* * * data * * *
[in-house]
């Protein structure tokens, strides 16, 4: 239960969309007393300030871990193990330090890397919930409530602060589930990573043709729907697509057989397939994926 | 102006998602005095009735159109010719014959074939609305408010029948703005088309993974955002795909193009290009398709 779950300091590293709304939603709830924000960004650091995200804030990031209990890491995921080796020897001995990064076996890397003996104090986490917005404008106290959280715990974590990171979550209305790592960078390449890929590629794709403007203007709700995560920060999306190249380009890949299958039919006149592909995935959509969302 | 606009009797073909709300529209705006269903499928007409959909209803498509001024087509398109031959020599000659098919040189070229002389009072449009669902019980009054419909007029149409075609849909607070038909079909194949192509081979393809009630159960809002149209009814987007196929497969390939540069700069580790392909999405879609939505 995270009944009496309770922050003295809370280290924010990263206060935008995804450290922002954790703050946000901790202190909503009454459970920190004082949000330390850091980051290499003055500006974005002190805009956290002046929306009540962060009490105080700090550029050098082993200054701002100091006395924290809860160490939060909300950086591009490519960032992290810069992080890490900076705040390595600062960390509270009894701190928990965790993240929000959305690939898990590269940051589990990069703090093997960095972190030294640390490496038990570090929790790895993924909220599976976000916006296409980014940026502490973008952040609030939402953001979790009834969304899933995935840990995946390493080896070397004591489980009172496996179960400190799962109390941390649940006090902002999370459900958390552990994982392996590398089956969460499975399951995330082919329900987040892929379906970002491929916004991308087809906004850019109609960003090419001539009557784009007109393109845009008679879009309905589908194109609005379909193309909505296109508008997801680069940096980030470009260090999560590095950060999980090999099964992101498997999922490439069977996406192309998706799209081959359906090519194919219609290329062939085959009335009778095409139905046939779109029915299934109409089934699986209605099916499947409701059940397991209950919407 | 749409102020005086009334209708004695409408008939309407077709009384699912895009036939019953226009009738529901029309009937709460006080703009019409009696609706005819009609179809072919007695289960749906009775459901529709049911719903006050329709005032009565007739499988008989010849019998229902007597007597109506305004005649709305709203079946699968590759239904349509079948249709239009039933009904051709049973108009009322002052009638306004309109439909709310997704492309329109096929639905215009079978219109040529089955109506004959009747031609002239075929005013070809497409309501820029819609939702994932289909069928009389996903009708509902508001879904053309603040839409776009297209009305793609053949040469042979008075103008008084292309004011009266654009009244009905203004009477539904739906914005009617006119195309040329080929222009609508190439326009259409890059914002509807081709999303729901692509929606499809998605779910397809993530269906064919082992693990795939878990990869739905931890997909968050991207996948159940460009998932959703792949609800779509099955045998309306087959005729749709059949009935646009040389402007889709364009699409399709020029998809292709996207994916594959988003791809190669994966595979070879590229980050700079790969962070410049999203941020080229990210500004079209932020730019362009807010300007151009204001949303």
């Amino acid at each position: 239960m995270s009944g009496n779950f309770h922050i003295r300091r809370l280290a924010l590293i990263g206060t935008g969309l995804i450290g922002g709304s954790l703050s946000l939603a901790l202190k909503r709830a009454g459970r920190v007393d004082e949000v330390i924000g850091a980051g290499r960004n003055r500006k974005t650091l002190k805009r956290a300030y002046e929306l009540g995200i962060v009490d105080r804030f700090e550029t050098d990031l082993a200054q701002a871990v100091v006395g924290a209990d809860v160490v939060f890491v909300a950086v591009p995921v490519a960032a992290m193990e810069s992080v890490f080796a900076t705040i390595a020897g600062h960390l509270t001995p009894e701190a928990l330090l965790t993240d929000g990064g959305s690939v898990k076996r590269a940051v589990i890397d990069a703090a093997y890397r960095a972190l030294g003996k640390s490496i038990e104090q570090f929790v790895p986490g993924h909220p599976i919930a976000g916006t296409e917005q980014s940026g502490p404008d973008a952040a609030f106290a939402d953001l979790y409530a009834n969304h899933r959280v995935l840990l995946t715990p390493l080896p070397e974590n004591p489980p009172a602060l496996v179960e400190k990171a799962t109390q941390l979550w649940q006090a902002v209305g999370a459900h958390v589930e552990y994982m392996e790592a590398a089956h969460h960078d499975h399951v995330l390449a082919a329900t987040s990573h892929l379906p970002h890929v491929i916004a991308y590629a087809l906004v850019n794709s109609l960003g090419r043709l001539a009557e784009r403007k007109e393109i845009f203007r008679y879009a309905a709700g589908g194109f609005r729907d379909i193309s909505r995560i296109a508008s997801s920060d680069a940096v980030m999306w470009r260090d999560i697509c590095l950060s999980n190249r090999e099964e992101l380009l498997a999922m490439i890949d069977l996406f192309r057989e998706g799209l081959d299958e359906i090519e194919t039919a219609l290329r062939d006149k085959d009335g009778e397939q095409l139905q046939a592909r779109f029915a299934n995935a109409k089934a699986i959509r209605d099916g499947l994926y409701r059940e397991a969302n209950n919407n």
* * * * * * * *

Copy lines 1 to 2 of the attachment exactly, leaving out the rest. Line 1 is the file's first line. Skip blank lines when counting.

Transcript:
[in-house]
């Protein structure tokens, strides 16, 4: 239960969309007393300030871990193990330090890397919930409530602060589930990573043709729907697509057989397939994926 | 102006998602005095009735159109010719014959074939609305408010029948703005088309993974955002795909193009290009398709 779950300091590293709304939603709830924000960004650091995200804030990031209990890491995921080796020897001995990064076996890397003996104090986490917005404008106290959280715990974590990171979550209305790592960078390449890929590629794709403007203007709700995560920060999306190249380009890949299958039919006149592909995935959509969302 | 606009009797073909709300529209705006269903499928007409959909209803498509001024087509398109031959020599000659098919040189070229002389009072449009669902019980009054419909007029149409075609849909607070038909079909194949192509081979393809009630159960809002149209009814987007196929497969390939540069700069580790392909999405879609939505 995270009944009496309770922050003295809370280290924010990263206060935008995804450290922002954790703050946000901790202190909503009454459970920190004082949000330390850091980051290499003055500006974005002190805009956290002046929306009540962060009490105080700090550029050098082993200054701002100091006395924290809860160490939060909300950086591009490519960032992290810069992080890490900076705040390595600062960390509270009894701190928990965790993240929000959305690939898990590269940051589990990069703090093997960095972190030294640390490496038990570090929790790895993924909220599976976000916006296409980014940026502490973008952040609030939402953001979790009834969304899933995935840990995946390493080896070397004591489980009172496996179960400190799962109390941390649940006090902002999370459900958390552990994982392996590398089956969460499975399951995330082919329900987040892929379906970002491929916004991308087809906004850019109609960003090419001539009557784009007109393109845009008679879009309905589908194109609005379909193309909505296109508008997801680069940096980030470009260090999560590095950060999980090999099964992101498997999922490439069977996406192309998706799209081959359906090519194919219609290329062939085959009335009778095409139905046939779109029915299934109409089934699986209605099916499947409701059940397991209950919407 | 749409102020005086009334209708004695409408008939309407077709009384699912895009036939019953226009009738529901029309009937709460006080703009019409009696609706005819009609179809072919007695289960749906009775459901529709049911719903006050329709005032009565007739499988008989010849019998229902007597007597109506305004005649709305709203079946699968590759239904349509079948249709239009039933009904051709049973108009009322002052009638306004309109439909709310997704492309329109096929639905215009079978219109040529089955109506004959009747031609002239075929005013070809497409309501820029819609939702994932289909069928009389996903009708509902508001879904053309603040839409776009297209009305793609053949040469042979008075103008008084292309004011009266654009009244009905203004009477539904739906914005009617006119195309040329080929222009609508190439326009259409890059914002509807081709999303729901692509929606499809998605779910397809993530269906064919082992693990795939878990990869739905931890997909968050991207996948159940460009998932959703792949609800779509099955045998309306087959005729749709059949009935646009040389402007889709364009699409399709020029998809292709996207994916594959988003791809190669994966595979070879590229980050700079790969962070410049999203941020080229990210500004079209932020730019362009807010300007151009204001949303």